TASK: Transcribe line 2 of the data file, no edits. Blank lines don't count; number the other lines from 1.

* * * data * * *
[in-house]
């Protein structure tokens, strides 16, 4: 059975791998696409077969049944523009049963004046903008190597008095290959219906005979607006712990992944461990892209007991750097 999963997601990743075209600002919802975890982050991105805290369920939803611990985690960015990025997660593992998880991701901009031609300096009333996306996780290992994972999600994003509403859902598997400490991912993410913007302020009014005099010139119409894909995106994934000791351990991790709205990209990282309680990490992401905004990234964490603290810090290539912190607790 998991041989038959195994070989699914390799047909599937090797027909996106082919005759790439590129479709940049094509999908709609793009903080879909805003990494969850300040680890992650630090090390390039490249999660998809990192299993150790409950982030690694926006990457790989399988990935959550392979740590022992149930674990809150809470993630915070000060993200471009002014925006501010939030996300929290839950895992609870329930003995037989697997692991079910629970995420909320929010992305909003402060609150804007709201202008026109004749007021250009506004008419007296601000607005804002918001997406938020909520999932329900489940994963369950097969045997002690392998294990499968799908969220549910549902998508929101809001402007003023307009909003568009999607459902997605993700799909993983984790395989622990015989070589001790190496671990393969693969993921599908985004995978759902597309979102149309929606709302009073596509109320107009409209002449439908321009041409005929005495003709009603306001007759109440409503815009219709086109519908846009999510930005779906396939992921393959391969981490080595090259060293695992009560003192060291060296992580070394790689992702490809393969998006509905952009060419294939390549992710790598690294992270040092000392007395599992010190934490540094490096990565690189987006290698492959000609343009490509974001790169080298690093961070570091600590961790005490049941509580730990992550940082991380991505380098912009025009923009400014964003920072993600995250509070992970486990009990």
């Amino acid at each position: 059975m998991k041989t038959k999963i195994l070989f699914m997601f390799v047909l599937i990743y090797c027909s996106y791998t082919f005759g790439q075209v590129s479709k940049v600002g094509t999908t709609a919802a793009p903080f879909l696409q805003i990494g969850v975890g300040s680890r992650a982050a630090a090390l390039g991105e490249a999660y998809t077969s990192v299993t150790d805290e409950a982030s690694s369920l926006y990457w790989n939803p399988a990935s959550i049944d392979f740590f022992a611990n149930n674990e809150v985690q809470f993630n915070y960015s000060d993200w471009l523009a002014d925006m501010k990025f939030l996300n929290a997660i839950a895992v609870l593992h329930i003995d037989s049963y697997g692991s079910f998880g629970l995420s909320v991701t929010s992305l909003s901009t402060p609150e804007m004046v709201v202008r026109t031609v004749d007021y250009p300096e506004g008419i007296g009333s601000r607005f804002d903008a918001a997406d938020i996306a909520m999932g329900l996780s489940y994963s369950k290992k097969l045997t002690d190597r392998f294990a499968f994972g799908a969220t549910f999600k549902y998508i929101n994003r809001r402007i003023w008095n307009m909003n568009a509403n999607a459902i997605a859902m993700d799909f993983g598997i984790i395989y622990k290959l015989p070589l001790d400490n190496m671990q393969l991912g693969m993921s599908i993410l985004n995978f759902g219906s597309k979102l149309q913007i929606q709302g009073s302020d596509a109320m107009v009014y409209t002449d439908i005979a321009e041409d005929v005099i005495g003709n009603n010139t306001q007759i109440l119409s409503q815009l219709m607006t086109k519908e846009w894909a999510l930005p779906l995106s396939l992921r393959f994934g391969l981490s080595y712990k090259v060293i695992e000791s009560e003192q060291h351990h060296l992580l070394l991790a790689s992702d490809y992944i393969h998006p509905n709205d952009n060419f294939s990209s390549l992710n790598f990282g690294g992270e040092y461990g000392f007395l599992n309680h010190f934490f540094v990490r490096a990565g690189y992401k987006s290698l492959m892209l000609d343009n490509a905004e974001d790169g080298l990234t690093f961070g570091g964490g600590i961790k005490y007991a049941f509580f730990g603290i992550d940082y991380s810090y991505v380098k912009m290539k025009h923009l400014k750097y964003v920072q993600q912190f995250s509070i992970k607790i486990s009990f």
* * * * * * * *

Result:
């Protein structure tokens, strides 16, 4: 059975791998696409077969049944523009049963004046903008190597008095290959219906005979607006712990992944461990892209007991750097 999963997601990743075209600002919802975890982050991105805290369920939803611990985690960015990025997660593992998880991701901009031609300096009333996306996780290992994972999600994003509403859902598997400490991912993410913007302020009014005099010139119409894909995106994934000791351990991790709205990209990282309680990490992401905004990234964490603290810090290539912190607790 998991041989038959195994070989699914390799047909599937090797027909996106082919005759790439590129479709940049094509999908709609793009903080879909805003990494969850300040680890992650630090090390390039490249999660998809990192299993150790409950982030690694926006990457790989399988990935959550392979740590022992149930674990809150809470993630915070000060993200471009002014925006501010939030996300929290839950895992609870329930003995037989697997692991079910629970995420909320929010992305909003402060609150804007709201202008026109004749007021250009506004008419007296601000607005804002918001997406938020909520999932329900489940994963369950097969045997002690392998294990499968799908969220549910549902998508929101809001402007003023307009909003568009999607459902997605993700799909993983984790395989622990015989070589001790190496671990393969693969993921599908985004995978759902597309979102149309929606709302009073596509109320107009409209002449439908321009041409005929005495003709009603306001007759109440409503815009219709086109519908846009999510930005779906396939992921393959391969981490080595090259060293695992009560003192060291060296992580070394790689992702490809393969998006509905952009060419294939390549992710790598690294992270040092000392007395599992010190934490540094490096990565690189987006290698492959000609343009490509974001790169080298690093961070570091600590961790005490049941509580730990992550940082991380991505380098912009025009923009400014964003920072993600995250509070992970486990009990």